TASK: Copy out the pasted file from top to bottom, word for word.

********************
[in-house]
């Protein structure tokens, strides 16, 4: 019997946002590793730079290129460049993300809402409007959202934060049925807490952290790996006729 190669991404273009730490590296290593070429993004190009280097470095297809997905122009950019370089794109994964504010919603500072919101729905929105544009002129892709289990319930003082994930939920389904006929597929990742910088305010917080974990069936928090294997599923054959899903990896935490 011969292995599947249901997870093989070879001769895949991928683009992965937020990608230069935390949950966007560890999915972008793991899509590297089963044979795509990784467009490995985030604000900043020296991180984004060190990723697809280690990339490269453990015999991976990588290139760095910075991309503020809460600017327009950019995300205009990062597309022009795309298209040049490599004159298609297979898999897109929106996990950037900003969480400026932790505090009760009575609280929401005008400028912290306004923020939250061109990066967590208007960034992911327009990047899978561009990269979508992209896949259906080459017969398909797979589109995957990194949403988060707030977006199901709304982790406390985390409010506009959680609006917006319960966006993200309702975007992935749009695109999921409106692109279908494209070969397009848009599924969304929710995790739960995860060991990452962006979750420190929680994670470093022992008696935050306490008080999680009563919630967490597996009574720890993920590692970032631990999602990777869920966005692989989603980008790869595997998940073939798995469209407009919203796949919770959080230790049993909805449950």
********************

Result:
[in-house]
């Protein structure tokens, strides 16, 4: 019997946002590793730079290129460049993300809402409007959202934060049925807490952290790996006729 190669991404273009730490590296290593070429993004190009280097470095297809997905122009950019370089794109994964504010919603500072919101729905929105544009002129892709289990319930003082994930939920389904006929597929990742910088305010917080974990069936928090294997599923054959899903990896935490 011969292995599947249901997870093989070879001769895949991928683009992965937020990608230069935390949950966007560890999915972008793991899509590297089963044979795509990784467009490995985030604000900043020296991180984004060190990723697809280690990339490269453990015999991976990588290139760095910075991309503020809460600017327009950019995300205009990062597309022009795309298209040049490599004159298609297979898999897109929106996990950037900003969480400026932790505090009760009575609280929401005008400028912290306004923020939250061109990066967590208007960034992911327009990047899978561009990269979508992209896949259906080459017969398909797979589109995957990194949403988060707030977006199901709304982790406390985390409010506009959680609006917006319960966006993200309702975007992935749009695109999921409106692109279908494209070969397009848009599924969304929710995790739960995860060991990452962006979750420190929680994670470093022992008696935050306490008080999680009563919630967490597996009574720890993920590692970032631990999602990777869920966005692989989603980008790869595997998940073939798995469209407009919203796949919770959080230790049993909805449950």